filed as amended december 29 1976.: December 9, 1976.
ON APPEAL FROM THE UNITED STATES DISTRICT COURT FOR THE DISTRICT OF NEW JERSEY (D.C. Crim. No. 349-68, D. of N.J.)
Seitz, Chief Judge, Aldisert and Gibbons, Circuit Judges.
We are here concerned with separate appeals by the same party (Smith). In No. 2236, Smith appeals out of time from an order of the district court denying his Rule 35 motion for reduction of sentence. In No. 2410, he appeals from the denial of his motion, pursuant to Fed. R. App. P. 4(b), for an extension of time within which to file his appeal in No. 2236. The district court's docket sheets show that Smith was again untimely, however, in filing his appeal in No. 2410. Thus, this Court cannot assume jurisdiction over No. 2410 unless it is first appropriately determined that the notice in No. 2410 was in fact timely filed, or that there was excusable neglect in filing such notice out of time.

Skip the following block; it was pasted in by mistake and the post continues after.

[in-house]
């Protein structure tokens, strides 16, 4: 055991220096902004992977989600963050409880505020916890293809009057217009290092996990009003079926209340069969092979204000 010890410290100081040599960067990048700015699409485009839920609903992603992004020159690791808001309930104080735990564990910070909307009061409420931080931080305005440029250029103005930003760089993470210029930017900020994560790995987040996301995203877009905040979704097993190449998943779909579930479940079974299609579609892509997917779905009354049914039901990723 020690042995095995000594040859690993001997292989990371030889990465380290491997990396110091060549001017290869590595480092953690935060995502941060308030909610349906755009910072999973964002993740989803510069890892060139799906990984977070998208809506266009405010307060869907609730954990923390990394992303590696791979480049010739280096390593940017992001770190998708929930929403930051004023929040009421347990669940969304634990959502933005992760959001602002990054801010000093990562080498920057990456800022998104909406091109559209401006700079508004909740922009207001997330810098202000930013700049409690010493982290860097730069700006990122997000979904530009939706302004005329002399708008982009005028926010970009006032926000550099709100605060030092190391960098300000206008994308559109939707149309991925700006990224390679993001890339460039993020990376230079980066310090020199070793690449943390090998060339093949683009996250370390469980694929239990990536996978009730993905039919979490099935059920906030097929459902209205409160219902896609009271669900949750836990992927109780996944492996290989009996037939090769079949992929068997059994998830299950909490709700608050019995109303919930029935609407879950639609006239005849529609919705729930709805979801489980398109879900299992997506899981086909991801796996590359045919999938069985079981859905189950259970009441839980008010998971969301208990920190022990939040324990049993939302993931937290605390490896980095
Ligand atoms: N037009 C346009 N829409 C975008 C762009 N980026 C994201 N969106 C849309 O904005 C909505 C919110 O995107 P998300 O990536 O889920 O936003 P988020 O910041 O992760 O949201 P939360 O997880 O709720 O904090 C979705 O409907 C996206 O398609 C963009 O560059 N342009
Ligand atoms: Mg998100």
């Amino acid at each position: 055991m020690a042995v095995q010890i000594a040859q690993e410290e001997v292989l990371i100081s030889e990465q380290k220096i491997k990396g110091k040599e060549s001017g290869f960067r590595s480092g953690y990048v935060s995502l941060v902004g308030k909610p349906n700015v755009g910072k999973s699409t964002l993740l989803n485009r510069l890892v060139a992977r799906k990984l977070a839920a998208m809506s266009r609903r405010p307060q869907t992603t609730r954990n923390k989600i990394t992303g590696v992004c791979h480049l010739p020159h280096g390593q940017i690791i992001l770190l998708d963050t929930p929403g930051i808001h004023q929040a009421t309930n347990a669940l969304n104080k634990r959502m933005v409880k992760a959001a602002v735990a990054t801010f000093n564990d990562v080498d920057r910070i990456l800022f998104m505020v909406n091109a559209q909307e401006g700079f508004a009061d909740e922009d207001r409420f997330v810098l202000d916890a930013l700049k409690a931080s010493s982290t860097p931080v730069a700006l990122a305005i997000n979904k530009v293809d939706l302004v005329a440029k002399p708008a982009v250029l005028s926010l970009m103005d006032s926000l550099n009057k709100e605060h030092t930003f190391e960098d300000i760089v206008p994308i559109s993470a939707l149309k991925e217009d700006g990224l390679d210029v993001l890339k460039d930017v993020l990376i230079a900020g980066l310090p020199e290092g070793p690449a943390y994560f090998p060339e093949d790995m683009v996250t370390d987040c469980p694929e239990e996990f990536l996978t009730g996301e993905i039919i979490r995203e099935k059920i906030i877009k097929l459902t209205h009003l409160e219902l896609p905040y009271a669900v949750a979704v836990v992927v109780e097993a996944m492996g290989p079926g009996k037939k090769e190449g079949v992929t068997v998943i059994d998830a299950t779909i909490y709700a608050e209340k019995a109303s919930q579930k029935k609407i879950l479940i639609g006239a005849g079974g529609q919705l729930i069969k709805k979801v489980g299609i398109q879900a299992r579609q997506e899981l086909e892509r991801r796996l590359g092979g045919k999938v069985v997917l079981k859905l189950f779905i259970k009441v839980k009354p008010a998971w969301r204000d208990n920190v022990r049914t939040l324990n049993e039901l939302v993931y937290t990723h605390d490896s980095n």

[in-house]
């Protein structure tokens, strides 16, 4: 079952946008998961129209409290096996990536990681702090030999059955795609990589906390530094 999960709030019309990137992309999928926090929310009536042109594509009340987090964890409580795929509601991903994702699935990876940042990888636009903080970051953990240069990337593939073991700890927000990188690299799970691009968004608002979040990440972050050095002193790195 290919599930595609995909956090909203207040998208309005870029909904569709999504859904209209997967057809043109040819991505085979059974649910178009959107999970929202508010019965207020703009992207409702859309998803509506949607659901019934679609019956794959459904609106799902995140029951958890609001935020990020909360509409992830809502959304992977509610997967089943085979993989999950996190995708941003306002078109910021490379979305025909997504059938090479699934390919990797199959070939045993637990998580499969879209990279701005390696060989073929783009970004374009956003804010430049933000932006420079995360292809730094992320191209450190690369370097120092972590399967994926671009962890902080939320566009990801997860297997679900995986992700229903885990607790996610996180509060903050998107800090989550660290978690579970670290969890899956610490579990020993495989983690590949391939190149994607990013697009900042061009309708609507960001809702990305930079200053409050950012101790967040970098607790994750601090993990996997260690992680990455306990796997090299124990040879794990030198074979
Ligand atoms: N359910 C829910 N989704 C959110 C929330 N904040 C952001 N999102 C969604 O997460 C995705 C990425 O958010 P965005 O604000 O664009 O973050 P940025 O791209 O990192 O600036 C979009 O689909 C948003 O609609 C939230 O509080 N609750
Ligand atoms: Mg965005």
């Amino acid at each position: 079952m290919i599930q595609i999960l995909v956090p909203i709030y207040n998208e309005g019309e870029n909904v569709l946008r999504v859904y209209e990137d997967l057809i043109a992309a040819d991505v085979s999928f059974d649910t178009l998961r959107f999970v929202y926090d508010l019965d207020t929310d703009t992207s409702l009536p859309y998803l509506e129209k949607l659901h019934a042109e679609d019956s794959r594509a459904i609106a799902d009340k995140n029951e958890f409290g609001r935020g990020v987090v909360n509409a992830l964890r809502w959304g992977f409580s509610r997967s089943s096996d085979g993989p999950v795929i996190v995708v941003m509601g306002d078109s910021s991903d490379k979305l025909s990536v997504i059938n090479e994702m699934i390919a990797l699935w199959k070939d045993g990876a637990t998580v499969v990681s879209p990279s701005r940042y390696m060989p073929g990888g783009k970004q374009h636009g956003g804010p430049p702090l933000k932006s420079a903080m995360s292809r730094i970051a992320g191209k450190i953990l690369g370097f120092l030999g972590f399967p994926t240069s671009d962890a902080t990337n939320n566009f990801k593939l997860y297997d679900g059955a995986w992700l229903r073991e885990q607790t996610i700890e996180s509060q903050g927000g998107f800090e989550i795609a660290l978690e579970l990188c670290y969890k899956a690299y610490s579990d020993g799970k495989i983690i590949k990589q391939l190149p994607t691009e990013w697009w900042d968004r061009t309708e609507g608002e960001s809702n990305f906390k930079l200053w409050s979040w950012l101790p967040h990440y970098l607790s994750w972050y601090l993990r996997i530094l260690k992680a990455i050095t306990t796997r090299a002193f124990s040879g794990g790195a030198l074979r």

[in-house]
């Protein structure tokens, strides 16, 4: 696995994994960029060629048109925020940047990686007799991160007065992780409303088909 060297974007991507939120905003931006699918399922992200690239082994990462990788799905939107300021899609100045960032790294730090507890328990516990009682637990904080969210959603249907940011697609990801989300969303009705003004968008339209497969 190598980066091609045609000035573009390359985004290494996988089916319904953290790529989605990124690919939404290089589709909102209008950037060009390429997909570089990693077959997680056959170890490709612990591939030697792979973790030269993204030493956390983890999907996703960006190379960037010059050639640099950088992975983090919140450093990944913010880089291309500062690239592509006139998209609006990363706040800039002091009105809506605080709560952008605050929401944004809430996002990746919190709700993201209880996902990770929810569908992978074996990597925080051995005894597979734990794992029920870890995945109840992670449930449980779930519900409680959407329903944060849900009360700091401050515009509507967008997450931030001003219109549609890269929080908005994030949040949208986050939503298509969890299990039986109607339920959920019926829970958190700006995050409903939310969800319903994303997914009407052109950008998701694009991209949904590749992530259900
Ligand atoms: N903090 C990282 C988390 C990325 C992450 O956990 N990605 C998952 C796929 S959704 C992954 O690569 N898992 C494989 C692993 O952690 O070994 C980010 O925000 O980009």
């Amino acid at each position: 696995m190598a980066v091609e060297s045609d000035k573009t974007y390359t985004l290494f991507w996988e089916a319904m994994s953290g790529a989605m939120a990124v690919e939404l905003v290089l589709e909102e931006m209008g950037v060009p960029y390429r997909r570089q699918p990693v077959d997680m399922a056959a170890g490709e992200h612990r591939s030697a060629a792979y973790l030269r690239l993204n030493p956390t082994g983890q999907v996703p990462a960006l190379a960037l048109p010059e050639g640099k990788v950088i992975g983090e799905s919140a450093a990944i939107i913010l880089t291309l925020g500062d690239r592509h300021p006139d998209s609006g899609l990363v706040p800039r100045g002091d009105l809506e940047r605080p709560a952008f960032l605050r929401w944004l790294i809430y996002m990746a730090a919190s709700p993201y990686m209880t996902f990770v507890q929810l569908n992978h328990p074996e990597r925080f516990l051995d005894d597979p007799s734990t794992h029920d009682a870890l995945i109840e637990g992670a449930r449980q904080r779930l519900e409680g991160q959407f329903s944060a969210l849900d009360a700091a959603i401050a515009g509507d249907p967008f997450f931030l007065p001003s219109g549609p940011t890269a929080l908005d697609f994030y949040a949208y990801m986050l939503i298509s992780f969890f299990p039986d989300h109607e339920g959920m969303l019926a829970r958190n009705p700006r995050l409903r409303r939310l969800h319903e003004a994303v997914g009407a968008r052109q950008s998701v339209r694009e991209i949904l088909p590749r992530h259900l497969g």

On August 15, 1975, Smith, an inmate at the Federal Correctional Institution at Danbury, Connecticut (Danbury), filed in the New Jersey District Court a timely Rule 35 motion for reduction of sentence. Although Smith was proceeding pro se, he was assisted by a law student, Mr. Genova, participating in the Yale Legal Services Organization. From affidavits filed for the first time in this Court by Smith and Genova, it appears that the following events transpired.
On September 26, 1975, an order was entered denying the motion to reduce the sentence. The notification of the order was sent to Smith and Genova in Danbury. Smith had been temporarily transferred to a New Jersey prison to enable him to stand trial there on unrelated criminal charges, however, and his mail was not forwarded to him in New Jersey. Moreover, Genova's attempts to reach Smith in New Jersey to apprise him of his appeal rights were unsuccessful.
Smith was returned to Danbury on October 6 and first learned at that time that his Rule 35 motion had been denied. On October 10, Smith was informed of his appeal right by Genova and signed a notice of appeal which was sent to the district court on October 13 or 14 and filed on October 17-which was 11 days out of time.